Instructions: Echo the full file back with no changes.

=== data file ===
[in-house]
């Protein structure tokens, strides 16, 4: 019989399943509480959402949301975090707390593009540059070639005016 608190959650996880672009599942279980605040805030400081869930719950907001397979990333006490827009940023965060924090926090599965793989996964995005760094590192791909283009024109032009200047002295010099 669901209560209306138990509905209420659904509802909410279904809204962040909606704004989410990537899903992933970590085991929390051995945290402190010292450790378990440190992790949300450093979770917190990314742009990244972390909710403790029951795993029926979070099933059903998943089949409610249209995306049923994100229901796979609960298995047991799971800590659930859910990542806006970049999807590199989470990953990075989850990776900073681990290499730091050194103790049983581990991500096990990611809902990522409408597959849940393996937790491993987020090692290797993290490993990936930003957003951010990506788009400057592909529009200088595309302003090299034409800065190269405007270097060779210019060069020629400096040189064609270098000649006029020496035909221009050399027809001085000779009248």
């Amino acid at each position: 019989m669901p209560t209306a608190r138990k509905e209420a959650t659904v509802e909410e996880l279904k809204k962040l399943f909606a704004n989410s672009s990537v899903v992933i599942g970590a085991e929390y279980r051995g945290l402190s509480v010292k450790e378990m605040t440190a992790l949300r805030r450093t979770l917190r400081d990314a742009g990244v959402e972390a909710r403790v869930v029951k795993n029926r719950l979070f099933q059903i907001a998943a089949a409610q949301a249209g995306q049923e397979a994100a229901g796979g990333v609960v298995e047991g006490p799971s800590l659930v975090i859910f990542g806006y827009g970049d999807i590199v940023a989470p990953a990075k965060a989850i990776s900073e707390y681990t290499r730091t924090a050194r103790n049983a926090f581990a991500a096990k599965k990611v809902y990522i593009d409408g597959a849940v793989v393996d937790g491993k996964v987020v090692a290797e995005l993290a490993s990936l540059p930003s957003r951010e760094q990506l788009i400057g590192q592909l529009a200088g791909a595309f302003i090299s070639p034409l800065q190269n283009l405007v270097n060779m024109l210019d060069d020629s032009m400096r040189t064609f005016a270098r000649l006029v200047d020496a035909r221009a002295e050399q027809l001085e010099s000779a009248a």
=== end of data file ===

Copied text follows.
[in-house]
């Protein structure tokens, strides 16, 4: 019989399943509480959402949301975090707390593009540059070639005016 608190959650996880672009599942279980605040805030400081869930719950907001397979990333006490827009940023965060924090926090599965793989996964995005760094590192791909283009024109032009200047002295010099 669901209560209306138990509905209420659904509802909410279904809204962040909606704004989410990537899903992933970590085991929390051995945290402190010292450790378990440190992790949300450093979770917190990314742009990244972390909710403790029951795993029926979070099933059903998943089949409610249209995306049923994100229901796979609960298995047991799971800590659930859910990542806006970049999807590199989470990953990075989850990776900073681990290499730091050194103790049983581990991500096990990611809902990522409408597959849940393996937790491993987020090692290797993290490993990936930003957003951010990506788009400057592909529009200088595309302003090299034409800065190269405007270097060779210019060069020629400096040189064609270098000649006029020496035909221009050399027809001085000779009248």
């Amino acid at each position: 019989m669901p209560t209306a608190r138990k509905e209420a959650t659904v509802e909410e996880l279904k809204k962040l399943f909606a704004n989410s672009s990537v899903v992933i599942g970590a085991e929390y279980r051995g945290l402190s509480v010292k450790e378990m605040t440190a992790l949300r805030r450093t979770l917190r400081d990314a742009g990244v959402e972390a909710r403790v869930v029951k795993n029926r719950l979070f099933q059903i907001a998943a089949a409610q949301a249209g995306q049923e397979a994100a229901g796979g990333v609960v298995e047991g006490p799971s800590l659930v975090i859910f990542g806006y827009g970049d999807i590199v940023a989470p990953a990075k965060a989850i990776s900073e707390y681990t290499r730091t924090a050194r103790n049983a926090f581990a991500a096990k599965k990611v809902y990522i593009d409408g597959a849940v793989v393996d937790g491993k996964v987020v090692a290797e995005l993290a490993s990936l540059p930003s957003r951010e760094q990506l788009i400057g590192q592909l529009a200088g791909a595309f302003i090299s070639p034409l800065q190269n283009l405007v270097n060779m024109l210019d060069d020629s032009m400096r040189t064609f005016a270098r000649l006029v200047d020496a035909r221009a002295e050399q027809l001085e010099s000779a009248a």